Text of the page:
Engineers, Start Your Right Brains

College students who graduate with engineering degrees have a moral obligation to help the world's poor and under-served with basic needs, like gaining access to clean water, adequate lighting or cooking fuel.
This post was published on the now-closed HuffPost Contributor platform. Contributors control their own work and posted freely to our site. If you need to flag this entry as abusive, send us an email.

When I studied engineering at the University of Toronto and California Institute of Technology, it was all left-brain work. My classmates and I knew that career success depended on linear, logical, and analytical talents. Left-brain thinking also dominated much of my career as a professor at Stanford and initially as dean of Santa Clara University's School of Engineering.

But the world's engineering problems are complex and require use of both sides of the brain, so engineering schools have been changing curricula to work on the right brain too, so students will become ethical, compassionate, and innovative engineers.

Engineers Without Borders emanated from the University of Colorado to create positive change for developing communities. A decade after its birth, EWB has 206 chapters, more than 100 projects in 34 countries, and more than 4,000 members, many of them from universities.

Stanford's "d school," or institute of design, is a hub for students and faculty in engineering, medicine, business, the humanities, and education to learn design thinking and work together to solve problems in a human-centered way.

Institutions like Rice and Santa Clara send students all over the world to immerse themselves in different cultures and find engineering solutions to challenges like clean water. Because of its Jesuit mission, Santa Clara has taken its curriculum one step further by requiring students to engage in service and community-based learning.

Santa Clara civil engineering junior Ashley Ciglar has built forms for concrete slabs and framed houses without power tools in Mexico, where she saw families living in shacks without water or electricity. She welled with emotion when a mother cried tears of joy upon seeing the house the students had built for her family. She created water distribution and filtration systems in Honduras and Nicaragua, has done more than 20 service projects near campus and is pursuing a fellowship to train farmers in methods to adopt organic practices.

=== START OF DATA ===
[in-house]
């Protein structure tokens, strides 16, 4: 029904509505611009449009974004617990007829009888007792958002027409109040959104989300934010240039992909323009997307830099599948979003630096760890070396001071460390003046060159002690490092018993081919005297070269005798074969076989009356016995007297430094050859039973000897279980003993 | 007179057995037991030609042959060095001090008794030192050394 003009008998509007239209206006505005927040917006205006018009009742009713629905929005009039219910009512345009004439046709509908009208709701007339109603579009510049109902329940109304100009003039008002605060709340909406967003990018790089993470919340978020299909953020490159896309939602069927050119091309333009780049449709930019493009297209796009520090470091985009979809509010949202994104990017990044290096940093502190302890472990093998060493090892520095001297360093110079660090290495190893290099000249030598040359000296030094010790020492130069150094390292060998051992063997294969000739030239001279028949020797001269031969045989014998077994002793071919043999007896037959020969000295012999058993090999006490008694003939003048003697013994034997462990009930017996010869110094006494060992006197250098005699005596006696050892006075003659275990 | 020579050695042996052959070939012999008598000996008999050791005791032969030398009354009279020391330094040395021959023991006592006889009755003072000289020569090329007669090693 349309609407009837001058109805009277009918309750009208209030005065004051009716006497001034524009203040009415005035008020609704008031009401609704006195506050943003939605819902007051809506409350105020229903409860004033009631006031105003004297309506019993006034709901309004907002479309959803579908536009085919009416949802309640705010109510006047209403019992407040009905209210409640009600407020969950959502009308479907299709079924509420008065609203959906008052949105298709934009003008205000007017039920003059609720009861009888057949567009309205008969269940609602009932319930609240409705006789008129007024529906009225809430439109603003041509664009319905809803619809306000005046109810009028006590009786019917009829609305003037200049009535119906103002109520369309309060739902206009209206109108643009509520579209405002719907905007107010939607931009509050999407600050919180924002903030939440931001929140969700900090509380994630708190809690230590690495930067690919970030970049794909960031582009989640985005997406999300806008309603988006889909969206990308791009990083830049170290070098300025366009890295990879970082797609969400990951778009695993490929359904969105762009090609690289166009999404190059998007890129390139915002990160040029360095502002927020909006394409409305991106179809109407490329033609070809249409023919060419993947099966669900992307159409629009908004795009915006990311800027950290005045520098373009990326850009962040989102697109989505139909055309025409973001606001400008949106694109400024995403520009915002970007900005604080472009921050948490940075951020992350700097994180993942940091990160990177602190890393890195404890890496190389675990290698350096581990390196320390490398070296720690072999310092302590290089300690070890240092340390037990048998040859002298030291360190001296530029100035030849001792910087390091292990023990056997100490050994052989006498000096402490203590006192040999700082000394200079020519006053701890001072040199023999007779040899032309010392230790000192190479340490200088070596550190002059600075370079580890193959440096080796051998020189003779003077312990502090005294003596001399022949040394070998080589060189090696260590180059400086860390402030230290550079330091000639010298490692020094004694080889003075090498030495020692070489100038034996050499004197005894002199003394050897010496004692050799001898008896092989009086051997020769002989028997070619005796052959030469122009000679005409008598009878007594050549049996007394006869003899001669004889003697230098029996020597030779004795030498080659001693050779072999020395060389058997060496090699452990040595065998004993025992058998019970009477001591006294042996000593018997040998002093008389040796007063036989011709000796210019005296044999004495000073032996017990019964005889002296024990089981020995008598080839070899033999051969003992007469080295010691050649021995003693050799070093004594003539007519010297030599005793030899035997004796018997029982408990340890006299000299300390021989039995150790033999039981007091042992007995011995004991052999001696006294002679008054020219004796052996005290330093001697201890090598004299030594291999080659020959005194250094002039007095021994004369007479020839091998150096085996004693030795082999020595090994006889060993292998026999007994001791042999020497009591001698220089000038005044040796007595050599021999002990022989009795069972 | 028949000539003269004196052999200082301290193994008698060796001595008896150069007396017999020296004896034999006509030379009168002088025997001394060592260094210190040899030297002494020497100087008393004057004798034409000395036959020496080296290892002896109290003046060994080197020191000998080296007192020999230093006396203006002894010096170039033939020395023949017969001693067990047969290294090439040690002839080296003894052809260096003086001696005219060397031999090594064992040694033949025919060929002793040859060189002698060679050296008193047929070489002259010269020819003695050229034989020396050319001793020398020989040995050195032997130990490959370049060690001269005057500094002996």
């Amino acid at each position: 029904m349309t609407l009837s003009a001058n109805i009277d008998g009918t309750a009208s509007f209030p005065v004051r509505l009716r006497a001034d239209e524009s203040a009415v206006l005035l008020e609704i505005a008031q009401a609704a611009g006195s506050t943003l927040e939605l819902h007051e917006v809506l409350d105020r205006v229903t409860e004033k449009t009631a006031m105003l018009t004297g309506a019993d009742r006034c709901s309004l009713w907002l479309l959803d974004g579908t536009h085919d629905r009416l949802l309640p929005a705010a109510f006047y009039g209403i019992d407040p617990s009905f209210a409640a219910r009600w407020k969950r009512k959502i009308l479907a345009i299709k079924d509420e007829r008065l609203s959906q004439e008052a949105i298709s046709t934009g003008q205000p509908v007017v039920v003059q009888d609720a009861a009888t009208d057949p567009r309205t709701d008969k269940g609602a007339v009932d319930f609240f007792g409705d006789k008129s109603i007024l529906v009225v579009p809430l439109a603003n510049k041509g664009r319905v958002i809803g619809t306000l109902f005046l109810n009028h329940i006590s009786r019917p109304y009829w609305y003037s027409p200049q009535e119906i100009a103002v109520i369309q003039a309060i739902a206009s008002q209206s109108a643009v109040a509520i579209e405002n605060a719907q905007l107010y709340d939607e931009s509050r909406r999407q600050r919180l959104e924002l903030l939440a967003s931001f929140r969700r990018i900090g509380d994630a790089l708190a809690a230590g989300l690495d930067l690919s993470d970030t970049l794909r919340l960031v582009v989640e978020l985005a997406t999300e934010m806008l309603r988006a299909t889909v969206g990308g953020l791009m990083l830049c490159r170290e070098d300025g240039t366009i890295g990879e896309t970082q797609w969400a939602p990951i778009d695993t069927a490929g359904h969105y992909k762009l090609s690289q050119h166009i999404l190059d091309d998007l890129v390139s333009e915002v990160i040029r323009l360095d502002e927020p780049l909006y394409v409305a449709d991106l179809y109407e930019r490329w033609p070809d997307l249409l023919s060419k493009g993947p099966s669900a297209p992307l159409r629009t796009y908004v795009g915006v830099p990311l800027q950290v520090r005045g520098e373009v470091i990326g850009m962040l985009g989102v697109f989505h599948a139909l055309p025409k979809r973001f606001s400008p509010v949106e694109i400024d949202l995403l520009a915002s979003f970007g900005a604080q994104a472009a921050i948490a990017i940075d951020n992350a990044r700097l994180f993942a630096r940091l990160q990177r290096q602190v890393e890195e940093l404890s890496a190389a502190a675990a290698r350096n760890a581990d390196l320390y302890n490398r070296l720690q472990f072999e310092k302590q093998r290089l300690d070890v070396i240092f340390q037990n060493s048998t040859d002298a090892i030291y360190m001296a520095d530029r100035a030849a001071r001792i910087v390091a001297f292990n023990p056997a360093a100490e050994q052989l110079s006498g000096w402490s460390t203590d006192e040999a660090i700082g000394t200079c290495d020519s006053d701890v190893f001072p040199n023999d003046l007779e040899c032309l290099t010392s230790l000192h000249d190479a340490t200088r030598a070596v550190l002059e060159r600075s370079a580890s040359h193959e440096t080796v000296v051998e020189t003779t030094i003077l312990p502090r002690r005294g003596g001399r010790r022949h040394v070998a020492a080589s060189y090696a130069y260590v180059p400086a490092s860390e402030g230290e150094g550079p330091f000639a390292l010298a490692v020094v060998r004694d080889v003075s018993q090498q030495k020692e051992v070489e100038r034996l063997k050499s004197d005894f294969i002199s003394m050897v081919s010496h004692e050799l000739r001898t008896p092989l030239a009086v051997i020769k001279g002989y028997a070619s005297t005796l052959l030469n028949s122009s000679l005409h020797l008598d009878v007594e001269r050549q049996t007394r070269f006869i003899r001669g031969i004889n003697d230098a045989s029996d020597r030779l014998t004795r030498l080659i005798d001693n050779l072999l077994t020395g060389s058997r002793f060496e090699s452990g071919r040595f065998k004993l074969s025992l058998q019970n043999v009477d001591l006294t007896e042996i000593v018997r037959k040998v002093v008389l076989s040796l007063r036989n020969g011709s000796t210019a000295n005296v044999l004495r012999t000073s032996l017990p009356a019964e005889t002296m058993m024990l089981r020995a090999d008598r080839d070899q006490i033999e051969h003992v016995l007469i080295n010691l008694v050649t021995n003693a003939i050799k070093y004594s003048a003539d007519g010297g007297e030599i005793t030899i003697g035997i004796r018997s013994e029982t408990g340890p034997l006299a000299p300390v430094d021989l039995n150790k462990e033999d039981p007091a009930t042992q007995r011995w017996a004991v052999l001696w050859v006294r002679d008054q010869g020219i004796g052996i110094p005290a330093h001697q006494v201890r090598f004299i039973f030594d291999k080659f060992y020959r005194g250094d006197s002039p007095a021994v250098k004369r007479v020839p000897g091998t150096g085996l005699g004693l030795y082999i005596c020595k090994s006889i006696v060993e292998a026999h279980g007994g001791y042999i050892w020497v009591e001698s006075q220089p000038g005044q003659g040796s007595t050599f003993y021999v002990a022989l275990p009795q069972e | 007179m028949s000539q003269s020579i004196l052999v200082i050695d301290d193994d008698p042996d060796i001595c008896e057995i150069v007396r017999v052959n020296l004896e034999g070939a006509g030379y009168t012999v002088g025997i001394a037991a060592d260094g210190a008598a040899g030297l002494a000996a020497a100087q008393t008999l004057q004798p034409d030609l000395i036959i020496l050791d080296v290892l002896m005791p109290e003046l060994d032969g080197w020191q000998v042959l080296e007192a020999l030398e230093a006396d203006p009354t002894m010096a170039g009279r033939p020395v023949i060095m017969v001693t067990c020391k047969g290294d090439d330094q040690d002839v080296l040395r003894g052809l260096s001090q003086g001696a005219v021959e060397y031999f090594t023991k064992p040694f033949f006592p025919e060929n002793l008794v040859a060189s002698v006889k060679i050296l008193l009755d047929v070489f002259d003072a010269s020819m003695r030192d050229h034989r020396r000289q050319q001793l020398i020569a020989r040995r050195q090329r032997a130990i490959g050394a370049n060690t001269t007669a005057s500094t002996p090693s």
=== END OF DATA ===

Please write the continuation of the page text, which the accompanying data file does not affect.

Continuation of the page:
Until they engage both sides of their brains in college, students like Ciglar do not fully understand the needs of the world, nor the solutions offered by engineering. They expand their education beyond formulas and equations to include an awareness of the real world, and how they can personally make a difference. It's an empowering realization.

Engineering curricula are quite full at every school, but we can find innovative ways of incorporating interdisciplinary learning and right-brain focus. We also need to engage students in more and deeper discussions about ethical decision-making, globalization, and concern for others.

As I like to tell first-year students, becoming a great engineer involves the head, heart, and hands. You can learn the core of your profession -- math, physics, and science -- at any university. But today's students need to deepen their empathy for the plight of others, as Ciglar and many other engineering students at top schools do.

With less than one percent of the world's population holding a bachelor's degree, college graduates are an extremely elite group. Those who graduate with engineering degrees, I believe, have a moral obligation to help the world's poor and under-served with basic needs, like gaining access to clean water, adequate lighting or cooking fuel.

We live in such a diverse global society that I think engineering students should also serve in communities with cultures different from their own. This kind of immersion leads to a broader perspective, one that will cause students to ask deeper questions and thus find more compelling, more compassionate answers. They learn to tackle poverty's problems, but as important, they begin to understand why they should care, and their character blossoms.

Professors and administrators have a duty to empower young adults to make a difference through curricula and co-curricula opportunities. Those of us designing courses and projects need to ask: will this experience teach our students merely to become good engineers; or will it transform them into well-rounded leaders who will go beyond knowledge to use their heads, hearts and hands to improve technology for the greater good?

Godfrey Mungal is dean of the school of engineering at Santa Clara University.

Popular in the Community